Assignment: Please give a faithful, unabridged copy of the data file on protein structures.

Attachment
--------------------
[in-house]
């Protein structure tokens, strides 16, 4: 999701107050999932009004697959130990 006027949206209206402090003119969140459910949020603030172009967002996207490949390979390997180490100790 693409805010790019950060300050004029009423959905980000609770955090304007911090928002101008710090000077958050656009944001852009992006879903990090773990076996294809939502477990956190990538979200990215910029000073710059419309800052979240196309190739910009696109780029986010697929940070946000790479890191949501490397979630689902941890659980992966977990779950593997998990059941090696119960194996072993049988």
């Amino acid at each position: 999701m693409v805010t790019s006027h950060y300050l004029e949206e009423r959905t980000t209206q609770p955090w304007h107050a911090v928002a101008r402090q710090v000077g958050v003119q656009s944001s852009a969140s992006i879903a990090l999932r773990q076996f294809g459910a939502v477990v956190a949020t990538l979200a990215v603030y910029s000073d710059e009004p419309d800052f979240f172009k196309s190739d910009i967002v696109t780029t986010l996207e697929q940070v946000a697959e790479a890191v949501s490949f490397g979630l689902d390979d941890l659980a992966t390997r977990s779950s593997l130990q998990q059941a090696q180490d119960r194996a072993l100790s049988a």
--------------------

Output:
[in-house]
């Protein structure tokens, strides 16, 4: 999701107050999932009004697959130990 006027949206209206402090003119969140459910949020603030172009967002996207490949390979390997180490100790 693409805010790019950060300050004029009423959905980000609770955090304007911090928002101008710090000077958050656009944001852009992006879903990090773990076996294809939502477990956190990538979200990215910029000073710059419309800052979240196309190739910009696109780029986010697929940070946000790479890191949501490397979630689902941890659980992966977990779950593997998990059941090696119960194996072993049988």
């Amino acid at each position: 999701m693409v805010t790019s006027h950060y300050l004029e949206e009423r959905t980000t209206q609770p955090w304007h107050a911090v928002a101008r402090q710090v000077g958050v003119q656009s944001s852009a969140s992006i879903a990090l999932r773990q076996f294809g459910a939502v477990v956190a949020t990538l979200a990215v603030y910029s000073d710059e009004p419309d800052f979240f172009k196309s190739d910009i967002v696109t780029t986010l996207e697929q940070v946000a697959e790479a890191v949501s490949f490397g979630l689902d390979d941890l659980a992966t390997r977990s779950s593997l130990q998990q059941a090696q180490d119960r194996a072993l100790s049988a």